stay, to $2,185 for the around-the-world
The average cost for a 50
day, stay in Europe is $800.
Many Countries
Study p r o g r sun tours in
clude travel to France, Italy,
Latin America, and Japan.
Also featured is a politics and
economics tour concerning the
Common Market.
According to Glendinning,
the philosophy behind NSA
tours is to "treat students as
adults ... no herding . . .
freedom to leave the tour
when desired ... a week
free time allowed at the end
of the tour."
Independent travelers may
Fifty Students Attend
Council NSA Forum
"Can the University reform the present
National Student Association, or do we want
to wait and form a new national union of stu
dents?" This was the question raised by one of
the 50 University students who attended Tues
day's Student Council panel discussion of the
National Student Association (NSA).
Young Republican members
Steve Stastney, Gwynn Show-
alter and blame uibtn spoke
against NSA affiliation.
Herb Probasco and Roger
Wait, both of whom had at
tended NSA National Student
Congresses, spoke for NSA
NSA Expression
Debate first centered on
and its actions on political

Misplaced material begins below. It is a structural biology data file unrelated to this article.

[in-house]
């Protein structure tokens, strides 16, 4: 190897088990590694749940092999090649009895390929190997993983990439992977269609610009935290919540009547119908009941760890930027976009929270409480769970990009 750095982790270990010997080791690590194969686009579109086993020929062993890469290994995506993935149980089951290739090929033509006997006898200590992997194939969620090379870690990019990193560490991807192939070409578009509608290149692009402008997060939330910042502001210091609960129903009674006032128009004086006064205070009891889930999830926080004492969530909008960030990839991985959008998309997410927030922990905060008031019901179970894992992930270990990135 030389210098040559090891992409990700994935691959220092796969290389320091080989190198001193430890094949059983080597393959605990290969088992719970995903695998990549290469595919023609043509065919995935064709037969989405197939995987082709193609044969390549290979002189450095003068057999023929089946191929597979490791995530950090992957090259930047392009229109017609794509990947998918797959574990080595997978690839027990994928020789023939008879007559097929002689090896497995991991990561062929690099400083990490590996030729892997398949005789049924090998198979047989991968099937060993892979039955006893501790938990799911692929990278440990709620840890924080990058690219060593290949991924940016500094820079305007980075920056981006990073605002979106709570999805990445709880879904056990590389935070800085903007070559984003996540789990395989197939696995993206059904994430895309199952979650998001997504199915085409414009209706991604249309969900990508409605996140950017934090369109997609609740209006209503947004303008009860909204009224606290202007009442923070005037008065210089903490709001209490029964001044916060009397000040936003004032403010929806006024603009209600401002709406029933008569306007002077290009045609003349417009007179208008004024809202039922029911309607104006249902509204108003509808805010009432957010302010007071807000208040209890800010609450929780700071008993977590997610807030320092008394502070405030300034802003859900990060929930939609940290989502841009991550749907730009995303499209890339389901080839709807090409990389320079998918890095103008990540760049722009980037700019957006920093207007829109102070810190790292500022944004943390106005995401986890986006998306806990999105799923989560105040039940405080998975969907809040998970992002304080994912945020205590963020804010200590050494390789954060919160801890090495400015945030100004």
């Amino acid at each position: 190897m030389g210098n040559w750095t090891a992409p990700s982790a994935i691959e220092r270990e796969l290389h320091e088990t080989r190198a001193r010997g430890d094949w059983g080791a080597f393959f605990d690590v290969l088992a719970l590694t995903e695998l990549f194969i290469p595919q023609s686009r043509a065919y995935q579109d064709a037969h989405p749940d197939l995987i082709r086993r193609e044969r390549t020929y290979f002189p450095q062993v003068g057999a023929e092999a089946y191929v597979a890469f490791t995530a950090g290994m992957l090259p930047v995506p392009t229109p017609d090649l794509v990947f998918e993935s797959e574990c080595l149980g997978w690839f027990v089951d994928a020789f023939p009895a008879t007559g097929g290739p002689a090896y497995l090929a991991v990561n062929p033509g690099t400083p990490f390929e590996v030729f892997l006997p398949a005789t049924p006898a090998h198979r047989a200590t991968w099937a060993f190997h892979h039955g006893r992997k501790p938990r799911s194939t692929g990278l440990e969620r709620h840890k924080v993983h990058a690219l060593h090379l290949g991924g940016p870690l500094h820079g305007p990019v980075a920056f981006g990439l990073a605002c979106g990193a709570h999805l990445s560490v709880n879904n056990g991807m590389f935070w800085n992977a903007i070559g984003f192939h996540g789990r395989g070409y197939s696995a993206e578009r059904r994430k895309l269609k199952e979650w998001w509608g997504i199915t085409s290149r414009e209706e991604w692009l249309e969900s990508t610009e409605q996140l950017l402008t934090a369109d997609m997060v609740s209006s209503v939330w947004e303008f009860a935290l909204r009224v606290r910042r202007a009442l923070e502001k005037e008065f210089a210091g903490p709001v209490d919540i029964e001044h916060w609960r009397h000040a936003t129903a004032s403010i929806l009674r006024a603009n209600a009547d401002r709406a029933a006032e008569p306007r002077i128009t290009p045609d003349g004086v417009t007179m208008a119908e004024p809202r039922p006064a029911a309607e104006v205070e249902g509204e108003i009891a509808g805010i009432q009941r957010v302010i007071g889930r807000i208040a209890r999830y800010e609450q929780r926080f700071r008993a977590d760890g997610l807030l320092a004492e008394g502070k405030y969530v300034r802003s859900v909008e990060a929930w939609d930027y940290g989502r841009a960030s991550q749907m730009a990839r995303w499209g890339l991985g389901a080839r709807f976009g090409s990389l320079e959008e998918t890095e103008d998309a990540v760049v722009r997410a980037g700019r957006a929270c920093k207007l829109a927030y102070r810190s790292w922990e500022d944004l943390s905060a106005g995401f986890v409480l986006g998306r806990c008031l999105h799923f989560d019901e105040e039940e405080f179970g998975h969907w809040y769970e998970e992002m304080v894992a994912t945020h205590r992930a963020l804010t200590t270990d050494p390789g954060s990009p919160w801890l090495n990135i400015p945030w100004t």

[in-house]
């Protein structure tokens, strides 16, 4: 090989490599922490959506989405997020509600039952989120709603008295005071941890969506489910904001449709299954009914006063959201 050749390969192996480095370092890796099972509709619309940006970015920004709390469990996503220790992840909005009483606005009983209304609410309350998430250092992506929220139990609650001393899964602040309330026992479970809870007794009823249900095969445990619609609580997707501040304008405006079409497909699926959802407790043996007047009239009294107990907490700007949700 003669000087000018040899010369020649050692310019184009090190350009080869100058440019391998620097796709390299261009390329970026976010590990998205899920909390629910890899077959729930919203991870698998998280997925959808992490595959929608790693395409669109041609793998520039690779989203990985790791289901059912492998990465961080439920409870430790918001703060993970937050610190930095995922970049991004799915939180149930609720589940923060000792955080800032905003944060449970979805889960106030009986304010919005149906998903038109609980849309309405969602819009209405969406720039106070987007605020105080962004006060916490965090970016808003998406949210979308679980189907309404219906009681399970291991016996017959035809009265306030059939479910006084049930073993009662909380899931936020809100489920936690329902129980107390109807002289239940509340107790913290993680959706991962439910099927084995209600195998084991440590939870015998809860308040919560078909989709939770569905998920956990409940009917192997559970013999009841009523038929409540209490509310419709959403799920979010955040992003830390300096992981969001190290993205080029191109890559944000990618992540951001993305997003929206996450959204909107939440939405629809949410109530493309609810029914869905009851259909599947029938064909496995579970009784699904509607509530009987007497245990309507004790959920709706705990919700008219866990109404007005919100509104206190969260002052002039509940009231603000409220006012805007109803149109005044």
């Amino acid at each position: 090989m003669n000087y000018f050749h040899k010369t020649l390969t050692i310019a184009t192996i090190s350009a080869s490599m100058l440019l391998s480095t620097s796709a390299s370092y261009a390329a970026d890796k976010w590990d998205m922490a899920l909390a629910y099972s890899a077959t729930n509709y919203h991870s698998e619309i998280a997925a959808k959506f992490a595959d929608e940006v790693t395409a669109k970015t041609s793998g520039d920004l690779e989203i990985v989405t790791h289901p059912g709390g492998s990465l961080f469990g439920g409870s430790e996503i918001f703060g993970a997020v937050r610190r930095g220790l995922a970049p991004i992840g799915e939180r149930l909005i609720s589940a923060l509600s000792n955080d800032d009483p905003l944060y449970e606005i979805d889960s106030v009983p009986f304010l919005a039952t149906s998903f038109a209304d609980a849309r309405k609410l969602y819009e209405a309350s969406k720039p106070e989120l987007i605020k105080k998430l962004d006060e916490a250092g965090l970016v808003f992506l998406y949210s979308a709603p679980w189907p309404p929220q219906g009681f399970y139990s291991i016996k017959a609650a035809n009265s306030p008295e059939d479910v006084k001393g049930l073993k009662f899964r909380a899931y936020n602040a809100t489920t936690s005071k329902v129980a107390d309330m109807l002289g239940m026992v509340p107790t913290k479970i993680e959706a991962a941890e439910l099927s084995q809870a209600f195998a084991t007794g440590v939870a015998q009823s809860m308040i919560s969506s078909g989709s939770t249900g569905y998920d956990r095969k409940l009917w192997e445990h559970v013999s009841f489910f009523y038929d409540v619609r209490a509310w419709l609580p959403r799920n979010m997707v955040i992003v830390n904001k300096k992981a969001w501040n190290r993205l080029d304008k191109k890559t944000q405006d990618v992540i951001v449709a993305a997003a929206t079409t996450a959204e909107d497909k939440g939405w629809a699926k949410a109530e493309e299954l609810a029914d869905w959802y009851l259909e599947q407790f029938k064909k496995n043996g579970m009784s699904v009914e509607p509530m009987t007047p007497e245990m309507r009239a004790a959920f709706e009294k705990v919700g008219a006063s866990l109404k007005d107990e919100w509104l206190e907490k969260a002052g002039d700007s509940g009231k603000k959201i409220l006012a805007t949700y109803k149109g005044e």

and international issues.
"Article 10 of the NSA con
stitution states that no NSAtional Student Congress as a
officer shall take part in any protest to the Communist
partisan political activities, or
jany activity which does not!
concern me roie oi suiaems,
831(1 Stastney. j
An international student
quoted Time Magazine as say- J
Algeria?" he queried.
Prevents Expression
Miss Gibbs pointed out that
the NSA constitution prevents
expression of the NSA on any
political issues, which would
ruje 01it expression or aid to
tics . Do not government
activities concern the 'role of
students ", Wait questioned.
When VR representative
Showalter asked what NSA
' had done for member schools,
Probate responded:
"NSA has sponsored numer
ous seminars on campus
government and provided re
search material for these
NSA Publications
"NSA publishes studies on
student leadership and activi
ties, student self-discipline
through student tribunals,
leadership training programs,
course evaluation, honor sys
tems, freshman orientation,
campus international student